by Suzanne Miller | Published November 2, 2012 at 1:35 PM
It was a week of extremes dominated by Sandy, the monster storm that tore across the U.S. East coast, causing an estimated $50 billion in economic damages and prompting the New York Stock Exchange to close for two days -- the first weather-related closing since 1888. But even as the storm churned up fresh economic uncertainty, companies continued to churn out mergers and a few stray IPOs.
Walt Disney Co. led the M&A pack with one of the biggest deals of the week and one of the biggest in its own history, splashing out $4.05 billion in cash and stock for Lucasfilm Ltd., the producer of epic adventure films such as the Star Wars and the Indiana Jones series. The deal is Disney's second-biggest transaction after its $7.6 billion purchase of Pixar in 2006 and just ahead of its $3.9 billion acquisition of Marvel Entertainment in 2009. As for the 68-year-old George Lucas, who owns the production company, despite this being his first big merger he didn't retain a banker for the sale. Instead, he cast a large team of lawyers through the firm Latham & Watkins LLP. One of those lawyers, Christopher Kaufman, worked for the production company more than 20 years ago. A number of other lawyers in the deal have also worked with Lucasfilm.
Activist investor Carl Icahn also grabbed headlines in the entertainment world after snatching a 10% stake in Netflix Inc. The online entertainment company has looked a bit more vulnerable following its misstep last September when CEO Reed Hastings briefly entertained the idea of spinning off the company's popular DVD business -- a plan the markets promptly trashed. In a filing, Ichan said the company should sell out to its bigger competitors, although he didn't say how he planned to force the issue.
Judging by some recent reports, Reed may be among a growing roster of CEOs who feel shareholder heat in months to come. Schulte Roth & Zabel LLP recently published its annual Shareholder Activism Insight report and found that shareholder activism is expected to rise through 2013 among companies that have had performance issues "The extent to which corporate executives take a dim view of shareholder representation on the board of directors is surprising and a significant change from prior surveys," the company noted. "This attitude suggests that there may be more contentious contests between companies and activists in the future as companies may be more likely to fight to keep shareholder representatives out of the board room."
Among other U.S. M&A news, PVH Corp., owner of brands including Tommy Hilfiger, Izod, Arrow, Bass and Van Heusen, plans to buy Warnaco Group Inc. for $2.9 billion in cash and stock. The deal will give the company full control of the Calvin Klein trademark and help expand PVH's global reach by aligning Warnaco's operations in Asia and Latin America with the company's operations in North America and Europe.
Another prominent U.S. deal included pipeline company Williams Partners LP, which will spend some $2.36 billion for the chemical and pipeline assets of parent Williams Cos. Williams Partners will pay almost $2.3 billion for an 83% interest in the Geismar olefins production facility, as well as Williams' refinery-grade propylene splitter and also, its pipeline in the Gulf region for $100 million. The deal is taking advantage of a recent ruling that cuts taxes on ethylene produced from natural gas-based raw materials, according to one report.
In the international energy markets, Russia's telecoms-to-utilities conglomerate Sistema JSFC is set to become the new owner of Rotterdam-based oil company Argos Group Holding BV, just one year after the target company was formed. The Moscow-based buyer will acquire 100% of Argos, which claims to be the largest independent group in the Western European downstream oil market with annual revenue of about $14 billion. The companies did not disclose terms of the deal.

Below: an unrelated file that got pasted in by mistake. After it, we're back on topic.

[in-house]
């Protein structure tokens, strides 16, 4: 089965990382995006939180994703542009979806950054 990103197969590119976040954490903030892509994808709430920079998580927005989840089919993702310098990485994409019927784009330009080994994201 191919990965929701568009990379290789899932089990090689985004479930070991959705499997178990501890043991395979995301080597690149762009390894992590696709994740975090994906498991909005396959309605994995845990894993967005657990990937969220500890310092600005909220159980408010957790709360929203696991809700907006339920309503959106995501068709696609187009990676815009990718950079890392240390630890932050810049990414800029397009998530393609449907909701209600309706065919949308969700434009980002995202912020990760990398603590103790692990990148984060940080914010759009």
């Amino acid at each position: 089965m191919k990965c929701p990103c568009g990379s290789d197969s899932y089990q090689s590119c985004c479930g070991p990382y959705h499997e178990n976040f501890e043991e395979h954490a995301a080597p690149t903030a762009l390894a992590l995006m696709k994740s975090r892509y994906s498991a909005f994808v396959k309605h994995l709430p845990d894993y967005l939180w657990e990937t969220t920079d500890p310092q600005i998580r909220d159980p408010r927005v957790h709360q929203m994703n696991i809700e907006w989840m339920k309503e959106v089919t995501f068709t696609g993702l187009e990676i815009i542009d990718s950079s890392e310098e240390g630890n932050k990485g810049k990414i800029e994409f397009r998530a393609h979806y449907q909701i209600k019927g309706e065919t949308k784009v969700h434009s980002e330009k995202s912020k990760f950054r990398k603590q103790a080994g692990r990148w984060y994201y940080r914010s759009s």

The U.S. private equity market had at least one big-ticket deal as RedPrairie Corp. said it would buy JDA Software Group Inc. for $1.9 billion, combining the two supply chain software management firms. Terms of the deal call for RedPrairie to pay $45 per share in cash for Scottsdale, Ariz.-based JDA, a premium of 33% over the target's close on Oct. 26, before word leaked it was exploring a sale. The deal will be funded with fully committed debt financing from Credit Suisse as well as new equity funding from RedPrairie owner New Mountain Capital LLC.
Among cross-border deals involving public and private companies, Germany's pharmaceuticals and chemicals giant Bayer AG swooped in to buy Schiff Nutrition International Inc. for $1.2 billion. The deal provides a profitable exit for the target's private equity shareholder TPG Capital, which two years ago paid $48.8 million buying a 25% stake at a price of $6.52 per share. That means the Texas buyout shop is making five times its money on the investment. Bayer has been using acquisitions to strengthen its position in existing markets - this is its third acquisition in the U.S. this fall.
And in the U.S. IPO market, it was a a quiet week all things considered for storm-tossed U.S. exchanges, although investors did celebrate one notable offering for the aptly named Restoration Hardware. The specialty home furnishings retailer priced at the high end of its initial range, raising $124 million. The specialty home furnishings retailer was taken private in 2008 in a deal valued around $175 million.
Finally, in the department of deals-that-continue-to-drag-on, EC regulators extended their review of Glencore International's near-$36 billion takeover of Xstrata to Nov. 22 after the companies offered unspecified concessions, which one source said involved the sale of zinc assets. Share: blog comments powered by Disqus
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